The Giants' coach, Harry Miller, had tried every possible way to bring his team a win - even to the point of bribing referees - but nothing worked. If a more dedicated high school football coach were available, the John Cotter Giants had yet to see him. Considering their history of dismal play, if they had found someone with more devotion than Harry they probably would have taken the immediate opportunity to fire him and hire the new guy as soon as possible. The school still loved their amphetamine addled coach and were willing to rally behind him and their Giants until the very end. Since most John Cotter Giants games tended to end at halftime, "Rallying behind the team until the end" actually only burned about a half-hour every Friday night during Football season, so it wasn't that big a commitment.

One day, a light bulb formed above Miller's head. It then fell on top of him and woke him up from a deep sleep, the impact of the bulb sparking an intense moment of thought. That was it. He knew how to get a win. One of the best players on his team was a kid named James "Squid Boy" Taylor. As his nickname suggests, the lifetime exposure to radiation had given "Squid Boy" several unnatural tentacle-like appendages. Despite how terrible the team as a whole was, James Taylor's 22 arms made him the Sunny Mountain division's greatest wide receiver. This gave Harry Miller an idea. All of these years, Harry's primary offensive formation had been the 5-wide, which consisted of five wide receivers on the line of scrimmage and an empty backfield. Coach Miller's epiphany then manifested as a tiny whisper in his head, "having even more wide receivers should increase the chances of someone catching the ball, therefore eleven wide receivers should make for a better offense." The advent of the 11-wide had been realized and a legend was soon born.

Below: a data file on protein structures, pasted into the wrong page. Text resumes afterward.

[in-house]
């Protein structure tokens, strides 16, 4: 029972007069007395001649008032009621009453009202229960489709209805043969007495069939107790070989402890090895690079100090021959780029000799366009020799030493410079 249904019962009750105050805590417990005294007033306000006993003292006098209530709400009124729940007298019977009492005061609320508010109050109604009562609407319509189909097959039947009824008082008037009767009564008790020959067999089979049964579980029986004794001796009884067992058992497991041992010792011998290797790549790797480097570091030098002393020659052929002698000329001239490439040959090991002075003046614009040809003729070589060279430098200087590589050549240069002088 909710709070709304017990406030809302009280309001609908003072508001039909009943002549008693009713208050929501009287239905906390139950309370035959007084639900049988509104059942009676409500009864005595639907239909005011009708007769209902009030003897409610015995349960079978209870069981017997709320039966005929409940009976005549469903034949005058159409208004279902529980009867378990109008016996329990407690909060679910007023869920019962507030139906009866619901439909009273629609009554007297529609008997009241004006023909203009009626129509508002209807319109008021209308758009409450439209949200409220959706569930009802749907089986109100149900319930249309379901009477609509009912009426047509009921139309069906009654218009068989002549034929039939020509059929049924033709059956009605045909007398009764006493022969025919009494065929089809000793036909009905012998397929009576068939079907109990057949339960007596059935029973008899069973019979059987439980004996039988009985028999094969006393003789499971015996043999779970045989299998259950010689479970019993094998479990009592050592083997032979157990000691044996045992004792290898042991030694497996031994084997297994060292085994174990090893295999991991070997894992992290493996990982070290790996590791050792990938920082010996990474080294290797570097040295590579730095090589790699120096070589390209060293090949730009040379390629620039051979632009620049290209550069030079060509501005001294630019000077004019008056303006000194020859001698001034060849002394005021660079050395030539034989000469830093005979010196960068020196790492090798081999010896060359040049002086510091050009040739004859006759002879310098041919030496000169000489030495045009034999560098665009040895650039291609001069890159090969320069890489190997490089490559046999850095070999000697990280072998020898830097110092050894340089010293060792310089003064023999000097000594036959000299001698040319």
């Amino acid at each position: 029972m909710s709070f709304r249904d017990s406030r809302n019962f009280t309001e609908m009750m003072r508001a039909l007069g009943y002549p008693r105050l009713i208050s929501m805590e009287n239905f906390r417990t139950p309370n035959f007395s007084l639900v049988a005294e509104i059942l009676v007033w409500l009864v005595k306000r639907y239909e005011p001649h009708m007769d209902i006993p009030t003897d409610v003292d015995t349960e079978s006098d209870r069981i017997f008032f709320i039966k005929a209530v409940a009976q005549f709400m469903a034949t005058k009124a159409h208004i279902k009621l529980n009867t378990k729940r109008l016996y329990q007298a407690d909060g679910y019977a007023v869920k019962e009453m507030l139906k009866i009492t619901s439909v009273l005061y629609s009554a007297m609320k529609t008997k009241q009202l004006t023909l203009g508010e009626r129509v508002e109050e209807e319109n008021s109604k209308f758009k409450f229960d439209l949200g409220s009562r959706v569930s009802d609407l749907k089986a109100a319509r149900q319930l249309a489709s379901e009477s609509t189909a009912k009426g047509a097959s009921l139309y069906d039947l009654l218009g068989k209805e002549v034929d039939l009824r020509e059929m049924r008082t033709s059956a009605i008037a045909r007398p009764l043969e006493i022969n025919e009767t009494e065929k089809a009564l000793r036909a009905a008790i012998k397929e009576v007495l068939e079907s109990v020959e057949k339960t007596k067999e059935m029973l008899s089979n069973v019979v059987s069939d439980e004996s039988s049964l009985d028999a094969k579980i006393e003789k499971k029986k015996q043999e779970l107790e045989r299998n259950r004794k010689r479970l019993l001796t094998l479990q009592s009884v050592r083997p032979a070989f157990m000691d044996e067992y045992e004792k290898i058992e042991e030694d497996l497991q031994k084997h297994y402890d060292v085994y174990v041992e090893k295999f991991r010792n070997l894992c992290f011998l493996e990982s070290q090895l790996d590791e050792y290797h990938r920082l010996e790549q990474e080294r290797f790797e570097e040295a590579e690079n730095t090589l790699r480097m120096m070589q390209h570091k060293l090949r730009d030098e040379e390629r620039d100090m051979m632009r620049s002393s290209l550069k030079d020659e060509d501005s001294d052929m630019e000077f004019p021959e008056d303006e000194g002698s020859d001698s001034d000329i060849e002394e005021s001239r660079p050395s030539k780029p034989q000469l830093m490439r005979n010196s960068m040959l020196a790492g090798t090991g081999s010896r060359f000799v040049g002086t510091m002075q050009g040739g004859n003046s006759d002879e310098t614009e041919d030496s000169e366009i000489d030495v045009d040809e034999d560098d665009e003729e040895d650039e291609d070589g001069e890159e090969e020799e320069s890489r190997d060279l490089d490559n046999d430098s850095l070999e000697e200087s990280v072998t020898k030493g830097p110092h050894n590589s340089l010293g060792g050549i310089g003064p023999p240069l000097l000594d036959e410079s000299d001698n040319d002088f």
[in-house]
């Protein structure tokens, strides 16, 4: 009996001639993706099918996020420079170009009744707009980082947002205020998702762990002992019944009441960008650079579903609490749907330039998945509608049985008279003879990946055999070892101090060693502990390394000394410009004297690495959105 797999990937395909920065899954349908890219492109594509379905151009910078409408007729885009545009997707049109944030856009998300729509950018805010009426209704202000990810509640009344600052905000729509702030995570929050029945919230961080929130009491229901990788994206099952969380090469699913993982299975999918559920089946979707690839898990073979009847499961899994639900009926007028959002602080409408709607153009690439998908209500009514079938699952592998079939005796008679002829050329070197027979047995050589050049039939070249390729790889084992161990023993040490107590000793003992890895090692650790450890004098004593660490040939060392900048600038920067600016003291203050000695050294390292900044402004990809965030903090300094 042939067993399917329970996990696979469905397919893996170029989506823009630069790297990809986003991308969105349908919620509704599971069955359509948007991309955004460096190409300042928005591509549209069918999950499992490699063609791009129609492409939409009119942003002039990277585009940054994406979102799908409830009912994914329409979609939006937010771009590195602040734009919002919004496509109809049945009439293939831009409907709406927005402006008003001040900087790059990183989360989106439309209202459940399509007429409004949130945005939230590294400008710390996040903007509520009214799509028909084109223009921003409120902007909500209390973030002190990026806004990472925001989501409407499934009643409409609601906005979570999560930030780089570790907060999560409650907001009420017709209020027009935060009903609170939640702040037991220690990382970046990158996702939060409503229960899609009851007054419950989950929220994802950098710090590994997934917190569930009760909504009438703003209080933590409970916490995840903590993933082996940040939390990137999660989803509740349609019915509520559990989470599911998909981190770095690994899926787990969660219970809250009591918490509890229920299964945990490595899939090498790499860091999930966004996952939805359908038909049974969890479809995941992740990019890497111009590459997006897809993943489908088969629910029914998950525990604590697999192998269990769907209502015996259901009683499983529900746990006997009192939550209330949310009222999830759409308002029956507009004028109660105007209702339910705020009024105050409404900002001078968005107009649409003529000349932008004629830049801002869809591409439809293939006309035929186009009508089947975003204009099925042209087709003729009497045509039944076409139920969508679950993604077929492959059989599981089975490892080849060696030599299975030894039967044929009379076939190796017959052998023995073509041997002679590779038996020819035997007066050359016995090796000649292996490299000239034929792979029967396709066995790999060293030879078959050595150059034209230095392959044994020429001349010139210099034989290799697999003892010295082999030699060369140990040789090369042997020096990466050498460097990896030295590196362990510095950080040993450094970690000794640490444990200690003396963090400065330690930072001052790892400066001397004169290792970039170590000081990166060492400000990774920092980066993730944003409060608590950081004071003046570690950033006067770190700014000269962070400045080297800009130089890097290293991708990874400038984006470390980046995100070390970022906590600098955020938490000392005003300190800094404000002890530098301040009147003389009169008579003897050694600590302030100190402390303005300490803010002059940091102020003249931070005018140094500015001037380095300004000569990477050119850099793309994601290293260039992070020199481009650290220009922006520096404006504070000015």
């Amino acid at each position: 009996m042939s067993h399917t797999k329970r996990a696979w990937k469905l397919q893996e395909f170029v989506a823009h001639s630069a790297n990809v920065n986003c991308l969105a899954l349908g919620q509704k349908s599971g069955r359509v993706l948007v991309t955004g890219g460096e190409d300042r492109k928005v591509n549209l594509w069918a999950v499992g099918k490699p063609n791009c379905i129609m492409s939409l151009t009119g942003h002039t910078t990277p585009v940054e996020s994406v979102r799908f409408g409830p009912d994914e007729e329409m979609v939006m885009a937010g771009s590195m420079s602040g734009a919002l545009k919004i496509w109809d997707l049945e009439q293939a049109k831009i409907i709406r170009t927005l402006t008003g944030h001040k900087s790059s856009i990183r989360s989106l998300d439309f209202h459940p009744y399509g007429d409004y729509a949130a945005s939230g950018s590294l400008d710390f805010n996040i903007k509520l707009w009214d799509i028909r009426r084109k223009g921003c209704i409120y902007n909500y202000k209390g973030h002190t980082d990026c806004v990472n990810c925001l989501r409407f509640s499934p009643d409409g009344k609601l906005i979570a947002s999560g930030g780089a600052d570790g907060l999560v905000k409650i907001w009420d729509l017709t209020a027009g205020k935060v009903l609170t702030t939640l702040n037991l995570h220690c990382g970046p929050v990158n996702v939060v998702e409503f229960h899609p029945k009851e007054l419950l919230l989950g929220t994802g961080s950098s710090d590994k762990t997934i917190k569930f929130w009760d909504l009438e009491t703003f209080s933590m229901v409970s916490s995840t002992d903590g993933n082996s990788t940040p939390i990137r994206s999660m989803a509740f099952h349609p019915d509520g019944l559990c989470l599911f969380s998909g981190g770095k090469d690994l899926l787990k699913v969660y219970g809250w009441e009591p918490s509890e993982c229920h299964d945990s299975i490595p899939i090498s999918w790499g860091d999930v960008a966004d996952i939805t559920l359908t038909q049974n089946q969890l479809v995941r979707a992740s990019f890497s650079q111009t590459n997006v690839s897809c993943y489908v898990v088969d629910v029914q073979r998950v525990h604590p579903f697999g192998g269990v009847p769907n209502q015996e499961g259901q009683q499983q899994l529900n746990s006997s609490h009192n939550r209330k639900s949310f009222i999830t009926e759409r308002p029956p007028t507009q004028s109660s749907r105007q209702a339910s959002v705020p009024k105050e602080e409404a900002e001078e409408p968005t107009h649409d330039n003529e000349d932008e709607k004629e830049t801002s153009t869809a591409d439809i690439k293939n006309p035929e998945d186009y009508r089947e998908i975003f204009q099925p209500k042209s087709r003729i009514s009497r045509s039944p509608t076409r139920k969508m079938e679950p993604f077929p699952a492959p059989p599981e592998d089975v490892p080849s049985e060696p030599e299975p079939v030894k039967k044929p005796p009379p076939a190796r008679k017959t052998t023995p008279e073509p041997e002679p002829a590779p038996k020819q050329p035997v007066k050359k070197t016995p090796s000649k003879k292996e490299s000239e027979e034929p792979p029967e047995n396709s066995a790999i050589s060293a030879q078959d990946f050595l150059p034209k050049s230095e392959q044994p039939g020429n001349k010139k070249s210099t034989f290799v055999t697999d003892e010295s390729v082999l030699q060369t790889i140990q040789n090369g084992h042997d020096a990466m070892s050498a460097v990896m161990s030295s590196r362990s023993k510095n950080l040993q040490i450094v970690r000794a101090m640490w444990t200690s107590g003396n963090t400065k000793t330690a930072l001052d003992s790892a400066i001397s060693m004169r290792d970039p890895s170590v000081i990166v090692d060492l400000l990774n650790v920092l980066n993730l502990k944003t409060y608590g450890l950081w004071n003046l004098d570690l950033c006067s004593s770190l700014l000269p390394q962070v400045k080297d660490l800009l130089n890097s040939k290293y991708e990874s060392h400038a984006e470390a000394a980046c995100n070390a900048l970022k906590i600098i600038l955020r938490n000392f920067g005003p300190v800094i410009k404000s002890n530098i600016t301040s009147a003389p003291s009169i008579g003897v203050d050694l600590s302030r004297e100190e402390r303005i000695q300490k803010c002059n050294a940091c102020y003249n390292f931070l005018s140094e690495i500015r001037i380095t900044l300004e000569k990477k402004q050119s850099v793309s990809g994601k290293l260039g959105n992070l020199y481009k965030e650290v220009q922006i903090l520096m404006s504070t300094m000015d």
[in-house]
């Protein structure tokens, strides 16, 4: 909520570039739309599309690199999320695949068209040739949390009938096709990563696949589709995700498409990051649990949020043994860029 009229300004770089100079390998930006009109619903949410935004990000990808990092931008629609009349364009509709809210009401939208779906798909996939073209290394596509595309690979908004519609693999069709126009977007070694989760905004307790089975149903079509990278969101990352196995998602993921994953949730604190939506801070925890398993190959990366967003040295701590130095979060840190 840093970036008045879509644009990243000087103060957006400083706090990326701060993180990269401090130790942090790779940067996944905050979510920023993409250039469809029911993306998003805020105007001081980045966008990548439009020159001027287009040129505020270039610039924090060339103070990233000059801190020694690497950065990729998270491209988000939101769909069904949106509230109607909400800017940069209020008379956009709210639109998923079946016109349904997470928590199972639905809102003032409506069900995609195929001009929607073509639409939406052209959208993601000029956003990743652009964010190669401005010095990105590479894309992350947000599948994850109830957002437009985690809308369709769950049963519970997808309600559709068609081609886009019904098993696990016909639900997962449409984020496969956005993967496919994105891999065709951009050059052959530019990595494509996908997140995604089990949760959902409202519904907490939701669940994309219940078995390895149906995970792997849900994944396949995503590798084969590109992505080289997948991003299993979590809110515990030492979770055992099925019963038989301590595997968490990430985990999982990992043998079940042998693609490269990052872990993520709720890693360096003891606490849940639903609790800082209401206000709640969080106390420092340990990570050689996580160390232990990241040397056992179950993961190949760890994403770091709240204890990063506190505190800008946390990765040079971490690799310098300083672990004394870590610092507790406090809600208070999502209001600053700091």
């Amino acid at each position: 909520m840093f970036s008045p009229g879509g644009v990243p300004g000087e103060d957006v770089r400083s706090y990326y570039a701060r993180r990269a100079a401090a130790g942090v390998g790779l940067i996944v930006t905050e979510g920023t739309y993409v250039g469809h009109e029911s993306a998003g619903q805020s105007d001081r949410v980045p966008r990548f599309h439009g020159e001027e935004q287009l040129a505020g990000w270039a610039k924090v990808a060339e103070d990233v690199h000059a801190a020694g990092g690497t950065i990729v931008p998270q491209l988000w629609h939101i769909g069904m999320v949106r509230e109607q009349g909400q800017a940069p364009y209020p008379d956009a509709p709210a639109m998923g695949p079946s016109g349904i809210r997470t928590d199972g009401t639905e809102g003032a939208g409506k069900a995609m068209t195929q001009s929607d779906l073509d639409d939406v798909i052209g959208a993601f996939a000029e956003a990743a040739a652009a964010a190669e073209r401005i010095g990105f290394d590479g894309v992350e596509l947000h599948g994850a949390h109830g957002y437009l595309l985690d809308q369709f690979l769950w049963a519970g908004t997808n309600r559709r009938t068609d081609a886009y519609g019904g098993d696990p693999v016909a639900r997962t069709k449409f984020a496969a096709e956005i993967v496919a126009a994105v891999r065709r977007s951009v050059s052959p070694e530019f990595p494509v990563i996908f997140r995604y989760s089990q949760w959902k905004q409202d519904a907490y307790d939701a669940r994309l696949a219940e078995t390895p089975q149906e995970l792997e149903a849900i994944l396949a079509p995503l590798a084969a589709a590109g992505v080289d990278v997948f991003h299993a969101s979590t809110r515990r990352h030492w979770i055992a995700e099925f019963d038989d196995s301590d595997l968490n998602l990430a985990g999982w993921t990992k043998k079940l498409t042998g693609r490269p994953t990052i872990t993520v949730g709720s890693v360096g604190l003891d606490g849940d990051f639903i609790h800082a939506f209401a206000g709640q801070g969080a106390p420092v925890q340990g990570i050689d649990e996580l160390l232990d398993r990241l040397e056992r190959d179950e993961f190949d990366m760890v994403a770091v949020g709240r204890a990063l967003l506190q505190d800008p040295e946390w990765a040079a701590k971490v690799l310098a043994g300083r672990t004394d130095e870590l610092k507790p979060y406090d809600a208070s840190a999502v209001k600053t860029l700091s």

11-Wide's Controversy and Subsequent Adoption Into Regulation Play

11Wide playbook

A virtual playbook interpretation of the 11-Wide formation, as seen on a 1993 episode of NFL Tonight.

The concept was simple. Every so often, especially helpful if the game was on the line, the offensive team would surprise the other team by setting every player on the field as a wide receiver. The defense couldn't possibly guard all of those receivers, and therefore would be faked out into allowing a touchdown. Obviously, the formation's lack of a quarterback, running back, or center at first caused controversy amongst the high school level officials. However, being that it's just high school, the board decided to let it go. The NFL was a slightly more difficult opponent to convince.